Review: Orme – S/T
Pondering my Orme.
I am unable to substantiate Orme’s claim that they are “the UK’s slowest ever power trio”, but I’m inclined to believe it. Languid at its most upbeat and completely static at its slowest, this is a record that takes its goddamn time. With a runtime that will occupy more than one-and-half hours of your life, and with the number of distinct musical events that actually happen in that duration being countable on your fingers and toes, Orme’s debut is for neither thrill seekers nor for the faint of heart generally, and is so aggressively decompressed and time-dilated that it very nearly sails through the rarefied realms of Art right into the far more populated realms of Bullshit… which is why I’m surprised to find myself wholeheartedly recommending it.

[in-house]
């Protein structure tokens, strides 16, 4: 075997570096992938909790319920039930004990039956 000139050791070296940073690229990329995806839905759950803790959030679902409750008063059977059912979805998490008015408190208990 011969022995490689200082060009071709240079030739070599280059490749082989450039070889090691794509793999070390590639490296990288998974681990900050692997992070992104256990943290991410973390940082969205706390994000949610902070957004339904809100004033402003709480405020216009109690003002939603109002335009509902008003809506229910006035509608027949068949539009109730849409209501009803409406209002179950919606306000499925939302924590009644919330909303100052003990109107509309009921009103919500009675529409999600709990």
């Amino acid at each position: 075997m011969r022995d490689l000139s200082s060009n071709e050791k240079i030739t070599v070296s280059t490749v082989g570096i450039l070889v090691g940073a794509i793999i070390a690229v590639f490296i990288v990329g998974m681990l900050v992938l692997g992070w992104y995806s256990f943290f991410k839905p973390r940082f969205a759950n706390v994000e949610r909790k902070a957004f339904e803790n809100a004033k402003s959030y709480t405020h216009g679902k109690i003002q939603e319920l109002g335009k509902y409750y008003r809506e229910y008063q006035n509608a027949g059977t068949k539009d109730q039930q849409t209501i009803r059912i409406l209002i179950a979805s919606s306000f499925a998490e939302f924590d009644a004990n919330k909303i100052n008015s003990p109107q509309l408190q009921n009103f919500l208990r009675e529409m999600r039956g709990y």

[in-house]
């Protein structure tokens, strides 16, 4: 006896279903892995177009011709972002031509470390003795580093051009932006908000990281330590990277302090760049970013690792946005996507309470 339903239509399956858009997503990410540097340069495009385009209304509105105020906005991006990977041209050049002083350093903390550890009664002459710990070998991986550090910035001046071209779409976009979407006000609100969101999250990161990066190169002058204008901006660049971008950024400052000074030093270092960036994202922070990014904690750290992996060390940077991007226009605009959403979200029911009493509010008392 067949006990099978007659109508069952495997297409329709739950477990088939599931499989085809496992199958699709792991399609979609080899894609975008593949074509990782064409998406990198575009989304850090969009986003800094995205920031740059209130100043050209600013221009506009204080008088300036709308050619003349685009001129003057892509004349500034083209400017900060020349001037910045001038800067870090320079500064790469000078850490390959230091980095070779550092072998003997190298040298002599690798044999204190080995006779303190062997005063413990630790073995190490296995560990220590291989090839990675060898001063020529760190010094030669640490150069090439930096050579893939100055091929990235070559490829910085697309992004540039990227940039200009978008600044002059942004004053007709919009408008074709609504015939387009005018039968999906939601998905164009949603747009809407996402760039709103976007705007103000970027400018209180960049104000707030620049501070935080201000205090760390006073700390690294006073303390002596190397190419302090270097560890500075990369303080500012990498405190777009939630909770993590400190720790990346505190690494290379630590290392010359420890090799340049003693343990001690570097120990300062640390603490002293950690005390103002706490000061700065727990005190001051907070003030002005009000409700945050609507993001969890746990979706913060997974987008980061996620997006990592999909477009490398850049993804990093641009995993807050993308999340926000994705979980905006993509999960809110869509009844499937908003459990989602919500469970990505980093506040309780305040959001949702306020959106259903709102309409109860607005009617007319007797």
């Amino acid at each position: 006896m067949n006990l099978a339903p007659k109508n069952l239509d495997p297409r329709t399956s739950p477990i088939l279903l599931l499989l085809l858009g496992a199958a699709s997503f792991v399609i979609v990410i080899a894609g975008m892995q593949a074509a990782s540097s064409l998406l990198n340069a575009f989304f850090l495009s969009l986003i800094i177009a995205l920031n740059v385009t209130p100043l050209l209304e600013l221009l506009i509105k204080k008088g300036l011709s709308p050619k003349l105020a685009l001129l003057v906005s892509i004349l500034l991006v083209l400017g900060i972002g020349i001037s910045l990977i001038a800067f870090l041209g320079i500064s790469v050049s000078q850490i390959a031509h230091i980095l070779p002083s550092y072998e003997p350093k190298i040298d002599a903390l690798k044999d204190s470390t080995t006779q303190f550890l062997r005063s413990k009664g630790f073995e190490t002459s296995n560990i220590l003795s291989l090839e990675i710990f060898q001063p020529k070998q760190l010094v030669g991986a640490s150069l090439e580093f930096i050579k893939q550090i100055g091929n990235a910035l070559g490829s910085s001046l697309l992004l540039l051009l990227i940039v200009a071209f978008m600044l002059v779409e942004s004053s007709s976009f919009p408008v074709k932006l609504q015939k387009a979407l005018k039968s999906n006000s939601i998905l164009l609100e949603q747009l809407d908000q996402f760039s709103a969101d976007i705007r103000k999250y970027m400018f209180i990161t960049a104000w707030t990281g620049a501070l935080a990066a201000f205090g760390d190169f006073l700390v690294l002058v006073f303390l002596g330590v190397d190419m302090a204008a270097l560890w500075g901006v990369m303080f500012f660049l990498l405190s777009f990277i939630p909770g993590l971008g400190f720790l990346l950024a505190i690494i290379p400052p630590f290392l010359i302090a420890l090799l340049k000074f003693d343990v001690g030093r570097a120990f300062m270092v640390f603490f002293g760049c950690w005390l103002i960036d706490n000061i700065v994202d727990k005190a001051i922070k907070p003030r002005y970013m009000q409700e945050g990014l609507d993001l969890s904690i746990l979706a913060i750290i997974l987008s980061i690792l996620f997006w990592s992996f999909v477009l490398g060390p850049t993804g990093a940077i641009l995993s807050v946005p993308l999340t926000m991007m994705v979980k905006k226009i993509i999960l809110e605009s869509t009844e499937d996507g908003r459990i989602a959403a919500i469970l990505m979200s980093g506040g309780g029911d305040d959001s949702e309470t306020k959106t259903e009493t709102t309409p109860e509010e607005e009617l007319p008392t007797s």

While I was rolling my eyes less than halfway through the very long intro of the albums opener (and entire first disc) “Nazarene”, at some point during that track’s forty-two minute expanse I found myself not only enjoying myself but actually paying attention, which is no mean feat for a record that’s willing to let nothing in particular happen for entire EPs worth of time. But when something does happen, it happens hard, and it stays happening until its damn well finished—for all its profound unhurriedness, its actually pretty tightly structured on the macro level and elaborately textured on a second-to-second basis, which means that it rewards your time.